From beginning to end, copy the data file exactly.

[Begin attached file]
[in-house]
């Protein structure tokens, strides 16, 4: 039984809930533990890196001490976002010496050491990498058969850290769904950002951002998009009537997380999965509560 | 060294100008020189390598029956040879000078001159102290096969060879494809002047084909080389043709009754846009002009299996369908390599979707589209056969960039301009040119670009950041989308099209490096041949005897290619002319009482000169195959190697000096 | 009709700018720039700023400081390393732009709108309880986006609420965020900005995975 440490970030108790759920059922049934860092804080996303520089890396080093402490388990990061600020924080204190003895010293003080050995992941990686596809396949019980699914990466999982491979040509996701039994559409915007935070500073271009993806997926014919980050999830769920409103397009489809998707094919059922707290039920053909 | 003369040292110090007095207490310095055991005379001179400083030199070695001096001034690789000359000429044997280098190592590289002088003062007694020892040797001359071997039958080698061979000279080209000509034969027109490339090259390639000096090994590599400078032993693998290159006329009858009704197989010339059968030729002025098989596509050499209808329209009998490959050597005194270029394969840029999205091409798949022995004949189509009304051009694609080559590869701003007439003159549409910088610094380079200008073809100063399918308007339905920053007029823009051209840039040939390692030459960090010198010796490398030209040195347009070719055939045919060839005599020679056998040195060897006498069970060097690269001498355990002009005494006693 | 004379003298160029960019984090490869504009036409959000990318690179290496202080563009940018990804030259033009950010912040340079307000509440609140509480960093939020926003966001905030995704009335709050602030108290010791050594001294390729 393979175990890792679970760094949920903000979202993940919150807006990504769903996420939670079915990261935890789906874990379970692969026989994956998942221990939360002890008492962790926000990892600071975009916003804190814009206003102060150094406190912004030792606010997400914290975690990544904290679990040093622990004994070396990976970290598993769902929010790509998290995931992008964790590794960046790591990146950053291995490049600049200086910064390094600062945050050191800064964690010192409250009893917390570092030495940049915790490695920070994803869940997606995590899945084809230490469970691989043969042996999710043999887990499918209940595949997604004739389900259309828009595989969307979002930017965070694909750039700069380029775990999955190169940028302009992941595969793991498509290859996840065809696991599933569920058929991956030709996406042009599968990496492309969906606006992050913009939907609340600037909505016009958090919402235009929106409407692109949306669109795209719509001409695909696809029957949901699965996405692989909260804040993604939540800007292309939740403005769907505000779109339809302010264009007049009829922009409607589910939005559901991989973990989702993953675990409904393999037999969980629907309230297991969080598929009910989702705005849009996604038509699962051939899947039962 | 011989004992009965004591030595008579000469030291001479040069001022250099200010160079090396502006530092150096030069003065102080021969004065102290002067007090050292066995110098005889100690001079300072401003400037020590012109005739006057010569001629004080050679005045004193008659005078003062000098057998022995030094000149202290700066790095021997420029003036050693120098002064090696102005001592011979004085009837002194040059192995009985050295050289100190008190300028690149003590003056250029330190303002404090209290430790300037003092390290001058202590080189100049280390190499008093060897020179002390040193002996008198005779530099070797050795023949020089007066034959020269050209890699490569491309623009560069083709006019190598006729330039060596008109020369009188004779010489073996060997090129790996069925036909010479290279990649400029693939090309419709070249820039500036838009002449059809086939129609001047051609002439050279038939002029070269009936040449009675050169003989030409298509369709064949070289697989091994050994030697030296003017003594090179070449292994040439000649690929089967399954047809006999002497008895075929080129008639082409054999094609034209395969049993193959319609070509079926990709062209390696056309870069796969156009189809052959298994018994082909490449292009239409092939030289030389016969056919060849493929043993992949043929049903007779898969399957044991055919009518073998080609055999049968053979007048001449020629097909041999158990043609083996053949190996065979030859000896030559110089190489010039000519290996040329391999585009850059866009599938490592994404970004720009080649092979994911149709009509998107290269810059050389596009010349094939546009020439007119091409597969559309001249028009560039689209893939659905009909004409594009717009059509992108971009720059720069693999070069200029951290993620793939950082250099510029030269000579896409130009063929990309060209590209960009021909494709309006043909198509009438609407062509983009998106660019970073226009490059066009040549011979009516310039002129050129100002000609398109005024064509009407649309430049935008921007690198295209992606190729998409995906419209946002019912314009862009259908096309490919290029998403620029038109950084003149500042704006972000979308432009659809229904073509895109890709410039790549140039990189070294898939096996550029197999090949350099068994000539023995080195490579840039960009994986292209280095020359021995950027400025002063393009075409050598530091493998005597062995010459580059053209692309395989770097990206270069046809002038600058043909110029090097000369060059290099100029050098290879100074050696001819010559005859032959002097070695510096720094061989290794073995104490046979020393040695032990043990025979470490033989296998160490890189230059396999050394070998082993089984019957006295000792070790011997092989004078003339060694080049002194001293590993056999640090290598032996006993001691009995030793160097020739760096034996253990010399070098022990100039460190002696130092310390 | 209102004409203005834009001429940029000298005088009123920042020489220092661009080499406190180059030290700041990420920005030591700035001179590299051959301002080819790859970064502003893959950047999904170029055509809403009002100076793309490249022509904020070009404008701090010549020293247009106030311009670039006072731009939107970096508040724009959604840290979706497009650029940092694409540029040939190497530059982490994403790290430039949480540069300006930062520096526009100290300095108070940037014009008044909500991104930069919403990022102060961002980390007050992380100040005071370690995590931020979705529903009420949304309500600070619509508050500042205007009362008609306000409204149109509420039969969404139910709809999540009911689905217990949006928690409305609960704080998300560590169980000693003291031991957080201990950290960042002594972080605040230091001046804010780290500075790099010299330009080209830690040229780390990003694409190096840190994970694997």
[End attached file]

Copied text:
[in-house]
């Protein structure tokens, strides 16, 4: 039984809930533990890196001490976002010496050491990498058969850290769904950002951002998009009537997380999965509560 | 060294100008020189390598029956040879000078001159102290096969060879494809002047084909080389043709009754846009002009299996369908390599979707589209056969960039301009040119670009950041989308099209490096041949005897290619002319009482000169195959190697000096 | 009709700018720039700023400081390393732009709108309880986006609420965020900005995975 440490970030108790759920059922049934860092804080996303520089890396080093402490388990990061600020924080204190003895010293003080050995992941990686596809396949019980699914990466999982491979040509996701039994559409915007935070500073271009993806997926014919980050999830769920409103397009489809998707094919059922707290039920053909 | 003369040292110090007095207490310095055991005379001179400083030199070695001096001034690789000359000429044997280098190592590289002088003062007694020892040797001359071997039958080698061979000279080209000509034969027109490339090259390639000096090994590599400078032993693998290159006329009858009704197989010339059968030729002025098989596509050499209808329209009998490959050597005194270029394969840029999205091409798949022995004949189509009304051009694609080559590869701003007439003159549409910088610094380079200008073809100063399918308007339905920053007029823009051209840039040939390692030459960090010198010796490398030209040195347009070719055939045919060839005599020679056998040195060897006498069970060097690269001498355990002009005494006693 | 004379003298160029960019984090490869504009036409959000990318690179290496202080563009940018990804030259033009950010912040340079307000509440609140509480960093939020926003966001905030995704009335709050602030108290010791050594001294390729 393979175990890792679970760094949920903000979202993940919150807006990504769903996420939670079915990261935890789906874990379970692969026989994956998942221990939360002890008492962790926000990892600071975009916003804190814009206003102060150094406190912004030792606010997400914290975690990544904290679990040093622990004994070396990976970290598993769902929010790509998290995931992008964790590794960046790591990146950053291995490049600049200086910064390094600062945050050191800064964690010192409250009893917390570092030495940049915790490695920070994803869940997606995590899945084809230490469970691989043969042996999710043999887990499918209940595949997604004739389900259309828009595989969307979002930017965070694909750039700069380029775990999955190169940028302009992941595969793991498509290859996840065809696991599933569920058929991956030709996406042009599968990496492309969906606006992050913009939907609340600037909505016009958090919402235009929106409407692109949306669109795209719509001409695909696809029957949901699965996405692989909260804040993604939540800007292309939740403005769907505000779109339809302010264009007049009829922009409607589910939005559901991989973990989702993953675990409904393999037999969980629907309230297991969080598929009910989702705005849009996604038509699962051939899947039962 | 011989004992009965004591030595008579000469030291001479040069001022250099200010160079090396502006530092150096030069003065102080021969004065102290002067007090050292066995110098005889100690001079300072401003400037020590012109005739006057010569001629004080050679005045004193008659005078003062000098057998022995030094000149202290700066790095021997420029003036050693120098002064090696102005001592011979004085009837002194040059192995009985050295050289100190008190300028690149003590003056250029330190303002404090209290430790300037003092390290001058202590080189100049280390190499008093060897020179002390040193002996008198005779530099070797050795023949020089007066034959020269050209890699490569491309623009560069083709006019190598006729330039060596008109020369009188004779010489073996060997090129790996069925036909010479290279990649400029693939090309419709070249820039500036838009002449059809086939129609001047051609002439050279038939002029070269009936040449009675050169003989030409298509369709064949070289697989091994050994030697030296003017003594090179070449292994040439000649690929089967399954047809006999002497008895075929080129008639082409054999094609034209395969049993193959319609070509079926990709062209390696056309870069796969156009189809052959298994018994082909490449292009239409092939030289030389016969056919060849493929043993992949043929049903007779898969399957044991055919009518073998080609055999049968053979007048001449020629097909041999158990043609083996053949190996065979030859000896030559110089190489010039000519290996040329391999585009850059866009599938490592994404970004720009080649092979994911149709009509998107290269810059050389596009010349094939546009020439007119091409597969559309001249028009560039689209893939659905009909004409594009717009059509992108971009720059720069693999070069200029951290993620793939950082250099510029030269000579896409130009063929990309060209590209960009021909494709309006043909198509009438609407062509983009998106660019970073226009490059066009040549011979009516310039002129050129100002000609398109005024064509009407649309430049935008921007690198295209992606190729998409995906419209946002019912314009862009259908096309490919290029998403620029038109950084003149500042704006972000979308432009659809229904073509895109890709410039790549140039990189070294898939096996550029197999090949350099068994000539023995080195490579840039960009994986292209280095020359021995950027400025002063393009075409050598530091493998005597062995010459580059053209692309395989770097990206270069046809002038600058043909110029090097000369060059290099100029050098290879100074050696001819010559005859032959002097070695510096720094061989290794073995104490046979020393040695032990043990025979470490033989296998160490890189230059396999050394070998082993089984019957006295000792070790011997092989004078003339060694080049002194001293590993056999640090290598032996006993001691009995030793160097020739760096034996253990010399070098022990100039460190002696130092310390 | 209102004409203005834009001429940029000298005088009123920042020489220092661009080499406190180059030290700041990420920005030591700035001179590299051959301002080819790859970064502003893959950047999904170029055509809403009002100076793309490249022509904020070009404008701090010549020293247009106030311009670039006072731009939107970096508040724009959604840290979706497009650029940092694409540029040939190497530059982490994403790290430039949480540069300006930062520096526009100290300095108070940037014009008044909500991104930069919403990022102060961002980390007050992380100040005071370690995590931020979705529903009420949304309500600070619509508050500042205007009362008609306000409204149109509420039969969404139910709809999540009911689905217990949006928690409305609960704080998300560590169980000693003291031991957080201990950290960042002594972080605040230091001046804010780290500075790099010299330009080209830690040229780390990003694409190096840190994970694997």